/// Description : - A 55 L / min, 15 psig capacity coalescing separation vessel, SS316 stainless steel and acrylic construction with internal support for TORR ™ coalescing cartridge and safety valve - A centrifugal type electric water pump, 220 VAC, 15 amp - A 200-liter plastic back-up tank with removable cover for storing and recirculating water - Set of 1 '' industrial piping, flexible for interconnection of the various elements of the system - Set of valves for component isolation and for pump flow control - Pressure gauges at the entry and exit of the vessel - A 48 '' x 48 '' stainless steel table with retention walls in the event of a system leak on which all system components rest - 10 sealing washers for replacement - Made and assembled in Quebec - Works with TORR ™ coalescing cartridges. Model TC-008-2, 6 '' diam x 20 '' high, nylon and nitrile gaskets
Confocal microscopy and flow cytometry laboratoryThe laboratory is equipped with a four-laser LSRFortessa cytometer that allows high-level multiparametric analyzes to characterize cell populations. A BD FACS Calibur two-laser cytometer is used to perform routine analyzes such as the expression of surface markers. The Zeiss LSM780 confocal microscopy system is a state-of-the-art instrument for the study of various cellular and subcellular biological processes such as intracellular trafficking and localization of pathogen molecules.
The Yargeau Laboratory of Controlling Contaminants of Concern is located at McGill University and is funded by the Canada Foundation for Innovation (CFI) and the Natural Sciences and Engineering Research Council of Canada (NSERC). This state-of-the-art laboratory is the solution to any research need related to the presence, fate, and removal of contaminants in the wastewater treatment process. Equipements include: LC-HRMS ; Microtox; Accelerated solvent extraction system; Microwave extraction system; solide phase extraction.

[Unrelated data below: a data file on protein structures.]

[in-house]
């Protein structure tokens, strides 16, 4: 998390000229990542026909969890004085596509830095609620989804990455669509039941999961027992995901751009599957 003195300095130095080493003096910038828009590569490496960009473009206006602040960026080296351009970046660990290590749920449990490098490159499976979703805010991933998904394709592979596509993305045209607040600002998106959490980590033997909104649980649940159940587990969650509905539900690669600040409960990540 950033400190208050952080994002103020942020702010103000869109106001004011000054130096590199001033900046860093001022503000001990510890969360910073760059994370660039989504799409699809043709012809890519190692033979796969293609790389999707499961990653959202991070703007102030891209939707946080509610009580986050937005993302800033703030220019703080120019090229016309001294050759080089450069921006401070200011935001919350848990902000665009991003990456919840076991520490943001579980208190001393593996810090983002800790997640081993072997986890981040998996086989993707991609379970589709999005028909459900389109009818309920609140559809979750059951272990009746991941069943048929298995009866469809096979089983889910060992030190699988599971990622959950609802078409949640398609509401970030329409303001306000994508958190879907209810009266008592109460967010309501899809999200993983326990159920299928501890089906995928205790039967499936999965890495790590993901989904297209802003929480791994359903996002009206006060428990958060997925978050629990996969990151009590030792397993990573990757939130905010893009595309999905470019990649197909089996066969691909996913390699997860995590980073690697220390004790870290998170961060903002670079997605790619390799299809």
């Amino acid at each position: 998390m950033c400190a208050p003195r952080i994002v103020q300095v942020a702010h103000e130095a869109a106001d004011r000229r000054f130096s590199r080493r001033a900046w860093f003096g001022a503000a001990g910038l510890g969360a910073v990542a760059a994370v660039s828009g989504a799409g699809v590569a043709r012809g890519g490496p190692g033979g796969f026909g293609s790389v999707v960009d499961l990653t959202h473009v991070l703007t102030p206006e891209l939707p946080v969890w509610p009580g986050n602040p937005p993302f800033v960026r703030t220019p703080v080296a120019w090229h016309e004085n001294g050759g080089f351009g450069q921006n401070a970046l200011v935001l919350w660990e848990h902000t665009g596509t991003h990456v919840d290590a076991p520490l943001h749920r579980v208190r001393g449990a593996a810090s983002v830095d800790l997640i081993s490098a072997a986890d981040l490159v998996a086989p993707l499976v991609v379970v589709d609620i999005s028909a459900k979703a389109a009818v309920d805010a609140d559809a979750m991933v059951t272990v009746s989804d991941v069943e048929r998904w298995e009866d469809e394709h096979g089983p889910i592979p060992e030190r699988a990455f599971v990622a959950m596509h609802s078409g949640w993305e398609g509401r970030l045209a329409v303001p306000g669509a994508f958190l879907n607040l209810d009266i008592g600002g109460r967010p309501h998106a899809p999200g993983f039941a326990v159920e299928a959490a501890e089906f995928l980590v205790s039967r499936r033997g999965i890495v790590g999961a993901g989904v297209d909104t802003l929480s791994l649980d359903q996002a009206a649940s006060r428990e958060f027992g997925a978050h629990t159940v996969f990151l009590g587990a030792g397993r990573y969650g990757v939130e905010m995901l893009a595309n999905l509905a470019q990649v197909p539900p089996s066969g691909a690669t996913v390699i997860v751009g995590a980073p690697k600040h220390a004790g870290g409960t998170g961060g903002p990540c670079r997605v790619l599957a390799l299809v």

/// Features: - Gel Doc XR+ system allowing for high-resolution viewing (4 MP camera) - UV or VIS imaging depending on the type of gel or sample (3 modes, trans-UV, trans white, epi-white) - User-friendly, simple, and effective software - Imaging, molecule weight analysis, and densitometry software /// Examples of applications: - Protein electrophoresis gel analysis (SDS-PAGE) (Photo, densito, mW) - Analysis of agarose gel electrophoresis of DNA and RNA (Photo, densito, mW) - Photo of colony bacteria on agars (Photo, densito, mW) - Photo of halo of inhibition on petri dish or other
Processing and analysis of earth observation images in order to map and model environmental phenomena in the context of climate change. The research team in Environmental and NORdic Remote Sensing (TENOR) works on the development and application of digital approaches and the development of analysis and decision support tools applicable to various contexts by calling upon particularly in hydro-informatics, geomatics and remote sensing. The Environmental Remote Sensing by Drones (TED) laboratory includes different types of drones and a wide range of sensors: two hyperspectral cameras (400-1700 nm), a thermal infrared camera, a multispectral camera with interchangeable filters and a digital camera. The TENOR team also has a computer laboratory equipped with software specialized in image processing and geomatics, as well as field instrumentation (georadar, snow and ice corers, hydrometeorological sensors, etc.) necessary for the development and validation of algorithms.